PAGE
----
Third time should be the proverbial charm for Mobilians to catch the work of photographer Gordon Parks. When an exhibit on the photojournalist and multimedia artist opens at the Mobile Museum of Art (MMoA) Jan. 16, it will culminate a circuitous arrival.
Fitting, since it features work from Parks’ 1956 journeys into Mobile and Shady Grove, Ala., to document daily life under segregation. What the Life magazine photographer captured was deeper than its mesmerizing aesthetic beauty. Though possessed of a sublime, superficial stillness, each shot emotionally roils with sociological complexity stirred by weariness and frustration. Parks’ unsurpassable eye created iconography.
“I think we didn’t really grasp until the Black Lives Matter movement how timely this would be,” MMoA Director Deborah Velders said.
A similar show was in the works for downtown’s History Museum of Mobile in 2015. After a reorganizational shake-up at the museum, the idea wafted away.
“This wouldn’t be exactly the same show [as 2015] because the Gordon Parks Foundation rotates the photos, so they determine what you can have,” Velders said.
She inquired about a Parks show “about four or five years ago.” MMoA was pressed for funds so Mobile County Commissioner Merceria Ludgood lent fiscal support.
“She underwrote it and got the City Council to contribute,” Velders said.
The Altmayer Foundation has paid for school visits. Bishop State is challenging students to participate in part of the programming. Other cultural entities are pitching in as well.
Originally slated to open in August 2020, the pandemic overshadowed the spotlight MMoA sought. They arranged postponement through the Parks Foundation and circled yet another target date, its third in the last decade.
“This is too important a show,” Velders said.
Additional cultural cooperation manifested around one of the collection’s most famous images: teacher Joanne Thornton Wilson and her young niece underneath the Saenger Theatre’s “Colored Entrance” neon sign. The History Museum of Mobile is in possession of the neon hallmark and will lend it to MMoA for display next to the photo.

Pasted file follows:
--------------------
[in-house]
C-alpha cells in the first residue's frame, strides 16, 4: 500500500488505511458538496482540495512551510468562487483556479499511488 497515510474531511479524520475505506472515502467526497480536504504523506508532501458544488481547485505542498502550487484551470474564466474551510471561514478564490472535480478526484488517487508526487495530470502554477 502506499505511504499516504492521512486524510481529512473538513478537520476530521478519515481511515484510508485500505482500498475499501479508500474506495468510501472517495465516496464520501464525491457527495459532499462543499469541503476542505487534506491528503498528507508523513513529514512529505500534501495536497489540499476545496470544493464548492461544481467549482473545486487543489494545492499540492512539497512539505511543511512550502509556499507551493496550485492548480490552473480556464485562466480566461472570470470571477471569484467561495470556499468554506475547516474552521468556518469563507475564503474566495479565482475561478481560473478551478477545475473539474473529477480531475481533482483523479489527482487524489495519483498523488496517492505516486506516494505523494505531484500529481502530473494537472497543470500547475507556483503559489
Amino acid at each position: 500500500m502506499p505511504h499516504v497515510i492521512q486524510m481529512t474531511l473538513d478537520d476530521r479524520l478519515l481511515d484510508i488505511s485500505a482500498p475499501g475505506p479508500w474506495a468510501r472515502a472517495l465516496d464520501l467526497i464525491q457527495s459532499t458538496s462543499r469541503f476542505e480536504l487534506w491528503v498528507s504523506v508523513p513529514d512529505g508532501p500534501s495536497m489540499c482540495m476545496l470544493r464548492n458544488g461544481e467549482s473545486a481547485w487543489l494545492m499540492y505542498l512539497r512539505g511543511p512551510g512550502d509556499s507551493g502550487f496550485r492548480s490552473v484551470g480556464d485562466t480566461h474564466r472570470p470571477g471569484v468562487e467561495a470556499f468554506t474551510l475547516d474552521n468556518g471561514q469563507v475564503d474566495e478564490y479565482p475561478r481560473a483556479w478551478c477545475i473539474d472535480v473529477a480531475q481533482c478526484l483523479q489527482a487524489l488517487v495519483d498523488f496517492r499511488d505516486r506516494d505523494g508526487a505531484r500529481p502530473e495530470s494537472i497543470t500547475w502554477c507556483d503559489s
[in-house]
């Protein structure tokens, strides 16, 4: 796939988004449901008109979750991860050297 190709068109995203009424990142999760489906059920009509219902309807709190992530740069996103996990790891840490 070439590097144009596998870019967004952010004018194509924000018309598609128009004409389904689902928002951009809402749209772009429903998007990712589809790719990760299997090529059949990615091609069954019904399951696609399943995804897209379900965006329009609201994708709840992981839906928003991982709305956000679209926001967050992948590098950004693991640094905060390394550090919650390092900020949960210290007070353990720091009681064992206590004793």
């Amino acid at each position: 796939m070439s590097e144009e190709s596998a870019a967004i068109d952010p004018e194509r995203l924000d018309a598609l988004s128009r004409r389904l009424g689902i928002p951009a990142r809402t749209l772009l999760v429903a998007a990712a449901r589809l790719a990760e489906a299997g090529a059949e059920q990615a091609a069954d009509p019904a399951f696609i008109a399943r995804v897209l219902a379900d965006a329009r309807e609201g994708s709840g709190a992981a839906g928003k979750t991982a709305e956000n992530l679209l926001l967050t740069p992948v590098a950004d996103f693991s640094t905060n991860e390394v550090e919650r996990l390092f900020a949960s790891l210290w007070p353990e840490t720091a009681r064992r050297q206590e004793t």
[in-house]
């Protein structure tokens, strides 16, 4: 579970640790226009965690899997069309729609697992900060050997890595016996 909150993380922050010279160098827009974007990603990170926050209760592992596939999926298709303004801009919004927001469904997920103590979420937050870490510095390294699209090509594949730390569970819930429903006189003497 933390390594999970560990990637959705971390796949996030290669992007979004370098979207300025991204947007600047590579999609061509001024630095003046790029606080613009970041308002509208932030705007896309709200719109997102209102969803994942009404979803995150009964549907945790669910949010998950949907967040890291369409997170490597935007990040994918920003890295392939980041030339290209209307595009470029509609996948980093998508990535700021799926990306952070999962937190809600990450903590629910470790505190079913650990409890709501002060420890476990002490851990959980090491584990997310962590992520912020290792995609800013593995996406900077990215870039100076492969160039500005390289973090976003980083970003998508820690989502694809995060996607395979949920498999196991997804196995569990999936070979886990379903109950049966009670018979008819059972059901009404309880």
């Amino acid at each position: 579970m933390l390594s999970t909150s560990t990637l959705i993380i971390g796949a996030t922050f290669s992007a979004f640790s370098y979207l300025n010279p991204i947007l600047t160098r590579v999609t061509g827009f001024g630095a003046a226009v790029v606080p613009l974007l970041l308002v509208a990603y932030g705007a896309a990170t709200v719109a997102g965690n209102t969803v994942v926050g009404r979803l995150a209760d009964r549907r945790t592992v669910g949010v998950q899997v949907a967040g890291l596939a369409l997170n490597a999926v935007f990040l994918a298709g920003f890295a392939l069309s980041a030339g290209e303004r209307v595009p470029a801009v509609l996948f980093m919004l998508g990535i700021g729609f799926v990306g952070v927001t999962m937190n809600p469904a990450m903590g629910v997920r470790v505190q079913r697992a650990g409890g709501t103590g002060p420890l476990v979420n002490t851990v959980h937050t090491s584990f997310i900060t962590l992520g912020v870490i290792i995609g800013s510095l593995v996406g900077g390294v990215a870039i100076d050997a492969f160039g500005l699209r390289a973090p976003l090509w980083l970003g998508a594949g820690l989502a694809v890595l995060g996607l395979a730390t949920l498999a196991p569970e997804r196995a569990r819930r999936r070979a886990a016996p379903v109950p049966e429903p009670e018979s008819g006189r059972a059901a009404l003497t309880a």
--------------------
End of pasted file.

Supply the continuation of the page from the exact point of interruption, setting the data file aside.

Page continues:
“There’s 20 photos, most big,” MMoA curator Stan Hackney said about the exhibit’s breadth in the downstairs gallery to the left of the entrance.
A wealth of programming and related exhibits are in store. A dance group is being commissioned to create a performance related to the show.
“We’d like to have the dance performed outside downtown like at Cathedral Square, maybe May before it’s too hot,” Velders said. The director has spoken with the Alabama Contemporary Art Center about serving as a site for a reception and maybe inclement weather locale.
Historians Scotty Kirkland and Sheila Flanagan have worked with Ludgood in expanding a pre-existing timeline of Mobile civil rights activity. Velders’ understanding is it’s the first time such an encompassing account has been assembled.
PowerLines Poetry will perform at some point. MMoA wants to screen some of Parks’ films in outdoor settings, parks mainly. Spoiler: That’s unlikely to include Parks’ 1971 Blaxploitation classic about a suave “private dick … who won’t cop out when there’s danger all about.” “Shaft” might be too violent.
All these programming dates will depend on the rise and fall of the pandemic.
Visitors will also encounter a video of a roundtable discussion between Ludgood, State Rep. Sam Jones, George Crenshaw and John “Red” Guy. It is set to be near the exhibit.
“We are planning on bringing a Virginia professor, John Edward Mason, [Ph.D.], who is writing a book on Parks as soon as it’s safe to bring him. [Councilor] John Williams wanted specifically to have him here,” Velders said.
If Mason can’t travel, virtual connections will be implemented. His upcoming book, “Gordon Parks and American Democracy,” specifically looks at how Parks’ Life work challenged definitions of citizenship in his day.
Of course, an opening soiree won’t be doable right now. Since the receptions between New Year and Mardi Gras are usually the most enjoyable — moods are lighter, everyone’s sporting nicer threads, it’s cozy inside — that’s an extra shame.
In a twist, museum entrance fees will be waived for all of opening day, so interested parties can take full advantage. Just bring masks. According to MMoA’s website, temperatures are taken upon entrance. Hours are Tuesday through Saturday, 10 a.m. to 5 p.m.
The irony of the pandemic opening precautions is that museums are ideal for social distancing.
“Even as a teenager in Washington, D.C., museums, I’d be sitting in a gallery alone all day. This idea of museums being crowded only happened after blockbusters,” Velders said.
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